I bought a new relay once we got home and the car wouldn't start. We checked as many connections and grounds as we could and they seemed fine. So off to the VW mechanic we went. He said it was the computer. There were some burnt areas on the board itself. He had a used one that he charged me $200 for, he put it in, she started right up, and he called me to say that she was fine and we could pick it up tomorrow. The next morning he calls, he took it for a test drive and she was not fine. She would stall at lights, when she ran the RPMs would go from 3000 to 0, 3000 to zero. It would get worse as she warmed up. He checked all of the grounds, they were fine, he checked sensors, found the idle stabilizer control unit was fried. One of the little parts had actually melted a bit. That little bugger was 249 dollars! So that goes in. No improvement whatso ever. He had a working Vanagon in the shop so he swiched the temperature sensor and the airflow meter. No improvement. After 3 grueling weeks in the shop (he wasn't just working on my car) my husband and I drove her home. She barely made the 1/2 hour ride.

We did check the AFM by prying off the lid and cleaning it and checking the arm. We bought the syndome fix harness for $150 dollars. She doesn't stall at lights anymore but those RPM are still dropping and rising while we drive. When we put her in park the RPMs will often rise to 2000, we tap the gas and she returns to normal. Now pre-problem she would hesitate a bit when she was cold (like at the first light I'd stop at but that was it). She did do the RPM dropping once, a week before our trip, I was pulling away from a stop light and she almost stalled.

Sorry to ramble on a bit, I'm just hoping some tid bit of info may help. Do you think it could have anything to do with the used computer?

Capt. Mike

What year?

The mechanic is checking first hand what we can only guess at second hand. When there is surging or fluctuation with idle, it's often related to the O² sensor system. Remember that's its function -- to adjust FI back & forth as exhaust characteristics change. See the O² sensor topic for further info.

Your indication that a blip of the throttle will let it idle back down is more closely related to idle stabilizer, or the throttle valve/idle switch system which will depend on which model you have.

I know it's frustrating, but every part of the FI system can be checked by other than the 'parts changer' method. Since you have a new air flow meter & CPU, chances are now that its down to a sensor or adjustment.


New member
My 87 Westy is hesitating until RPMs reach 3000+. It ran great and wasn't doing this until after we did a tune up (new plugs, distributor cap & rotor, fuel filter) and added the "vanagon syndrome" harness fix. The timing has been adjusted and we reconnected a hose which was disconnected from the front opening of the pressure regulator. It seems that when the pressure regulator hose is disconnected, it idles more smoothly at 1000 RPM (instead of about 900) and the hesitation is reduced or negligible. Does this mean the pressure regulator is in need of replacement? Also, with the hose connected, the OXS and battery light on the dashboard stays on when the engine is started until I rev it up a bit. When the hose is disconnected...lights don't stay on. What's going on?? Any input would be helpful. Also, for a little background, prior to the tune-up we had experienced the Vanagon syndrome twice randomly on long trips in the form of surging while in 4th gear while driving along the highway. Each time, stopped van, restarted and no problem thereafter. Other than those instances, we had no hesitation problems. Actually, the installation of the "fix" is what prompted the whole tune-up idea, "while we were at it." Thanks for all the info provided on this forum...it has been invaluable.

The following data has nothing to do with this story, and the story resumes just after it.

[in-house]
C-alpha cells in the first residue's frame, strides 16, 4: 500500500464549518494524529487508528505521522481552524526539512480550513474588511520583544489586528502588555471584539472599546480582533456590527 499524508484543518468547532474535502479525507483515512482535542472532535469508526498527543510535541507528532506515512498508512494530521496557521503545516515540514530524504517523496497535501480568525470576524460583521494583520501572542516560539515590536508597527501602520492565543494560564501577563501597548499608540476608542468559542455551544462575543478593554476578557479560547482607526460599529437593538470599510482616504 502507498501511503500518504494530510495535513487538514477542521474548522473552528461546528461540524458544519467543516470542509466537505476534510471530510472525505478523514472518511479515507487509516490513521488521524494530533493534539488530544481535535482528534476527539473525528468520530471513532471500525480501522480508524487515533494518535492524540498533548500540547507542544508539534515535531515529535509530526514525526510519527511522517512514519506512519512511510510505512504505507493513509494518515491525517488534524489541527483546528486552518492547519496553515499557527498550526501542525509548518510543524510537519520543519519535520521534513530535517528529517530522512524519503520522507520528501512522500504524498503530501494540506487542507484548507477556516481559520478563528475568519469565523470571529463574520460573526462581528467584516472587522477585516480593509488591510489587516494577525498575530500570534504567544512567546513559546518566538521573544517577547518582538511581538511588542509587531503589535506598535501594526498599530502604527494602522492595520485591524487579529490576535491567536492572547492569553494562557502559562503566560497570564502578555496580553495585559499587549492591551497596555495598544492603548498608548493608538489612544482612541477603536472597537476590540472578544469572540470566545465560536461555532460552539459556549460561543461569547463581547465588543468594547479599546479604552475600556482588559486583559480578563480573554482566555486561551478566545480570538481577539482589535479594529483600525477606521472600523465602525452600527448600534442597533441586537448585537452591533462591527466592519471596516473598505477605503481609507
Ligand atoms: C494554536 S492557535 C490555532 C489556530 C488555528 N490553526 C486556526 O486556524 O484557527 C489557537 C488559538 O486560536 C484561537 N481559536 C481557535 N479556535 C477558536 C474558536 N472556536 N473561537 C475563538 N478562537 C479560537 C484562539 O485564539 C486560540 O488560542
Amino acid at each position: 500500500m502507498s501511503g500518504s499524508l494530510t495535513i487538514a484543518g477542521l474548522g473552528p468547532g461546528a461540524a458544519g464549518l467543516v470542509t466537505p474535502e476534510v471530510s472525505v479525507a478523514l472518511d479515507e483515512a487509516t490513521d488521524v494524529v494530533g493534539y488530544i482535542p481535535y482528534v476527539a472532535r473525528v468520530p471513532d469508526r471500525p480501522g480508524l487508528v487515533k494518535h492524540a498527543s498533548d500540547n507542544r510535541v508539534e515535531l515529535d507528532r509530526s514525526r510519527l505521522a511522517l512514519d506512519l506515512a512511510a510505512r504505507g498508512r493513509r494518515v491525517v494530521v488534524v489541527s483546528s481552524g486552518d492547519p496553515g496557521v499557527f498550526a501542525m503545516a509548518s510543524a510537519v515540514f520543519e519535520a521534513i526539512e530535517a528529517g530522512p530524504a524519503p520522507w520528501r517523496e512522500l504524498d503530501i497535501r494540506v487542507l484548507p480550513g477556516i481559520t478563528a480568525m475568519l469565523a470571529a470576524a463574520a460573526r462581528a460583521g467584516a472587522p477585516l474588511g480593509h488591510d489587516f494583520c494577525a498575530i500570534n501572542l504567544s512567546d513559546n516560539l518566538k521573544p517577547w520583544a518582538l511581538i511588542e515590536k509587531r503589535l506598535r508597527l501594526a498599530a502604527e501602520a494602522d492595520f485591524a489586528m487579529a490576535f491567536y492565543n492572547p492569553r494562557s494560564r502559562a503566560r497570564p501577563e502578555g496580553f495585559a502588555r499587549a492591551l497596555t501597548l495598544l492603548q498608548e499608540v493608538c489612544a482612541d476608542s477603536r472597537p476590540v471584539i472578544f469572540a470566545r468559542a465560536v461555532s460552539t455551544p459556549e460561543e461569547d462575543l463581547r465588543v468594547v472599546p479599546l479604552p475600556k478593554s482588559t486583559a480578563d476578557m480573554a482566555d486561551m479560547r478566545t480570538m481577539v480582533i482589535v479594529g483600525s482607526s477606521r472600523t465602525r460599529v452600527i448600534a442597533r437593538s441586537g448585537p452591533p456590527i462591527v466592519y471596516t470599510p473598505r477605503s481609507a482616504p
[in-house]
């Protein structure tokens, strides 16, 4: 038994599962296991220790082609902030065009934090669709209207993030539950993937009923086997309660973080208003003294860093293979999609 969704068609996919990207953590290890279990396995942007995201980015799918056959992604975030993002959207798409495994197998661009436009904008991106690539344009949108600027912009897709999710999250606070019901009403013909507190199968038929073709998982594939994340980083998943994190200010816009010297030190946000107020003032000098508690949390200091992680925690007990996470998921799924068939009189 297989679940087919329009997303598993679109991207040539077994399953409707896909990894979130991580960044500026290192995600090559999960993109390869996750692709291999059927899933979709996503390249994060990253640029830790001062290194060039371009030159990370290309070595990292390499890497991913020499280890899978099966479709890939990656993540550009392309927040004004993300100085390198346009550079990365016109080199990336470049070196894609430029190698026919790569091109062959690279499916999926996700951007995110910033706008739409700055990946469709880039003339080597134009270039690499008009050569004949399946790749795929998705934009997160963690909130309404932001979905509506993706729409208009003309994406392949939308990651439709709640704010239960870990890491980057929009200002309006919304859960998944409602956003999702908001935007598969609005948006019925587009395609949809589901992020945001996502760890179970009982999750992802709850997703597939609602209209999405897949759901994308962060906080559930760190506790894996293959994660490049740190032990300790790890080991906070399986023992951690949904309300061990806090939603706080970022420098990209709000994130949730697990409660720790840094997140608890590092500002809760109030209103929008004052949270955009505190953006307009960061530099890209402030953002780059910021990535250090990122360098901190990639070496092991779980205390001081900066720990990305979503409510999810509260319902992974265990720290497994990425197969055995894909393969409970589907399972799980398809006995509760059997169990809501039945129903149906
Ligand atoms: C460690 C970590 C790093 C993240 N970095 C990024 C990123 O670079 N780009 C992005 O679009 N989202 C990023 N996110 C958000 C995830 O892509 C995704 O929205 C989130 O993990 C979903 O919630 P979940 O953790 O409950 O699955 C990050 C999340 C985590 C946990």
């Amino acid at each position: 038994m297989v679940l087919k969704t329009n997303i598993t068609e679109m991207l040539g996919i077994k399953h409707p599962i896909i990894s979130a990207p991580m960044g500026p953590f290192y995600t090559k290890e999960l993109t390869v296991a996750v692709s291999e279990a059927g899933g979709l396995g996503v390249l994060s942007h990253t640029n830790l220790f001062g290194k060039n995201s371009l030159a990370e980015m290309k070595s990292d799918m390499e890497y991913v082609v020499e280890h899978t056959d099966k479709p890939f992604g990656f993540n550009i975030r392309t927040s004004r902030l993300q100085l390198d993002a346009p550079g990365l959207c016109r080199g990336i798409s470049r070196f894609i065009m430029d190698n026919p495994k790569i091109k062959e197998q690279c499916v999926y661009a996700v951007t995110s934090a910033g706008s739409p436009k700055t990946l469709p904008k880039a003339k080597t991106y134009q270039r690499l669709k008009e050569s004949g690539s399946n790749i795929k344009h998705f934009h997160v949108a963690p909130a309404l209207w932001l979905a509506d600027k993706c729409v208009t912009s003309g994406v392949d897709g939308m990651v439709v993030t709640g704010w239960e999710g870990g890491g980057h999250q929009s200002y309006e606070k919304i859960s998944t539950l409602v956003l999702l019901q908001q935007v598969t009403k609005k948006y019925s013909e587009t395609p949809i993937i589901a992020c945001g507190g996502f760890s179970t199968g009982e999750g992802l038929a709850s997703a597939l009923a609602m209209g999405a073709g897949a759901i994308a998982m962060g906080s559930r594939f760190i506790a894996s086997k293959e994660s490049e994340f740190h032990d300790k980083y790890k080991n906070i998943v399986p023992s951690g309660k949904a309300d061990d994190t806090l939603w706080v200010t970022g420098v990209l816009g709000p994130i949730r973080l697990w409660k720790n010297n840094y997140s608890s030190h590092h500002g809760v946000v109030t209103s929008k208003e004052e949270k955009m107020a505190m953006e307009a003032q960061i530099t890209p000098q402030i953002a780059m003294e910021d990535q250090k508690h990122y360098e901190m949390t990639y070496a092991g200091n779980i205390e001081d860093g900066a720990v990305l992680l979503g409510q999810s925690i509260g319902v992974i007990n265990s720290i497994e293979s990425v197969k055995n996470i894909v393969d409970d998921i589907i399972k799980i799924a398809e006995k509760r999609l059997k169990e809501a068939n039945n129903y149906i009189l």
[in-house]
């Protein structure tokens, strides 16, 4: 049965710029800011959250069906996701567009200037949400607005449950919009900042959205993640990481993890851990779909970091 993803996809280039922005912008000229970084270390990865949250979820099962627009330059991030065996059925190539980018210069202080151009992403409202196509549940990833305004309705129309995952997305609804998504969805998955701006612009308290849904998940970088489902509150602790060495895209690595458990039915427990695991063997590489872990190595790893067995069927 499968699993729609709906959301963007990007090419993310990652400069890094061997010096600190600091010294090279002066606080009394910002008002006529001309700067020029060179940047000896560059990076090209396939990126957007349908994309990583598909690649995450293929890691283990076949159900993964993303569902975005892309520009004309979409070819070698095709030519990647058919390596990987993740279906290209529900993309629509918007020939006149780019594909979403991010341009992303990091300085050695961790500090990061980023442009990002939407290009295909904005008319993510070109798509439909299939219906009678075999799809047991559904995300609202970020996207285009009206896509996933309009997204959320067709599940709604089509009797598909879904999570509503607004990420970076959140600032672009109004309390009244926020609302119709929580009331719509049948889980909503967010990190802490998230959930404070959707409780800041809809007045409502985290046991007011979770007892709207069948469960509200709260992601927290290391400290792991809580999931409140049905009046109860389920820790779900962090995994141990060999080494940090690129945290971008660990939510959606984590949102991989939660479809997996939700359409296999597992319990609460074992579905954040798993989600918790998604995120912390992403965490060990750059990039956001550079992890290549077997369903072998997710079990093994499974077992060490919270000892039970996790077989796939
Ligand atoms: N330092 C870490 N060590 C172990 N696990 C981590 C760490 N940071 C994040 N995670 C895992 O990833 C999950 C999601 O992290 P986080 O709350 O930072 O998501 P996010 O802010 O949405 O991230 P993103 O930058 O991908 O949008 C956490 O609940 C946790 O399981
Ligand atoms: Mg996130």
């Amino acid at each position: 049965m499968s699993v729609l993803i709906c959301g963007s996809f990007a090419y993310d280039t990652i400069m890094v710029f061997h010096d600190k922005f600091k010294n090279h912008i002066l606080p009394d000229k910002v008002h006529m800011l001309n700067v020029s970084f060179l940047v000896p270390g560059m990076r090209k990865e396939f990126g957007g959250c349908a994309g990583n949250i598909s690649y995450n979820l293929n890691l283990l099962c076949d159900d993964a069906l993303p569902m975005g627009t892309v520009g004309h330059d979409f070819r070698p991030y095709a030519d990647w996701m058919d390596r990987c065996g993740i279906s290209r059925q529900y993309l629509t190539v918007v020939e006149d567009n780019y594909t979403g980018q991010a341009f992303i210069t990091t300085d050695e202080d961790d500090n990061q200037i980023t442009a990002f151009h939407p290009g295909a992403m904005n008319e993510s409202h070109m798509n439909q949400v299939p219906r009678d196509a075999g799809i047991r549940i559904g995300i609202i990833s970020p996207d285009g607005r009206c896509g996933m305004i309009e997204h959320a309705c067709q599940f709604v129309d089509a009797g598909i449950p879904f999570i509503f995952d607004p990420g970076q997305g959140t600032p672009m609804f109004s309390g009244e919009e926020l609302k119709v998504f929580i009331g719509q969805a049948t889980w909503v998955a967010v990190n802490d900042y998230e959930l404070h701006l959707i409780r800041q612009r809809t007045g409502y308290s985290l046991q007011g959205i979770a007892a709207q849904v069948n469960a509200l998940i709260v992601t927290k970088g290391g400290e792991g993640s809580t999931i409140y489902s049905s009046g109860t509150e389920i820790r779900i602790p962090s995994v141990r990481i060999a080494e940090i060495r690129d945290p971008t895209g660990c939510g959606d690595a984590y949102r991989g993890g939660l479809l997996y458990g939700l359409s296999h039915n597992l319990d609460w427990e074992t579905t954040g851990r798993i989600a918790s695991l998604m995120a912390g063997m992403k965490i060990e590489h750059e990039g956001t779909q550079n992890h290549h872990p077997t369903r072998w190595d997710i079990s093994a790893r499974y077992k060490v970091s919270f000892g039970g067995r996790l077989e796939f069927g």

Capt. Mike

You need to isolate several concurrent problems. Easiest first; the O² sensor. Testing is in the Bentely 24.54 but the light in the dash is controlled by a speedometer activated elaspsed mileage trip. You'll see more info on that in the O² sensor topic.

The battery light is a function of the voltage so a low idle will cause it to flicker; revving up will increase voltage to stop the light. That normally doesn't activate the O² light, but I'll never say never.

The pressure regulator adjustes fuel pressure in relation to the intake manifold pressure. This is engine speed related and could cause your symptoms. Testing is per 24.55. Note that the specs show a lower pressure connected and higher disconnected. Regulators typically throttle DOWN the pressure, indicating yours is throttling it down too much, thus the bad idle when connected. Also, as engine speed increases, you get into the higher pressure requirement range so the engine smooths out -- it's now getting the appropriate pressure.

Other parts of the FI system that can cause similar symptoms are the throttle valve switch & adjustment, and the idle stabilizer. Note 24.59 specifically says if the throttle is imporperly adjusted, the engine will surge under light throttle.

Often fixing one part of an interrelated system like the FI will show up other defects. The Vanagon Syndrome fix has taken away one problem and allowed the others to become apparent.


New member
I'm having a terrible time with a too rich idle. It blows black smoke terribly.

It is a 90 Westy and this is what I have done so far, all with no improvement:
(1) Changed Temp II Sensor.
(1A) Plus checked wiring to ECU and resistence per Bentley graph.
(2) Changed the AFM.
(2A) Plus checked Temp I sensor per Bentley.
(2B) Plus changed the Aux AFM wire (Vanagon Syndrome).
(3) Changed the ECU.
(4) Disconected the Q2 sensor.
(5) Changed the Idle Stabilizer Control.
(6) Disconnected and reconnected the Idle Stabilizer Valve.
(7) Changed the ignition wiring.
(8) Resoldered every ground wire I could find and replaced the ground eyelets. Even changed the battery ground and engine ground.
(9) Checked timing.
(10) Checked air filter and air intake.

All of the above did not work.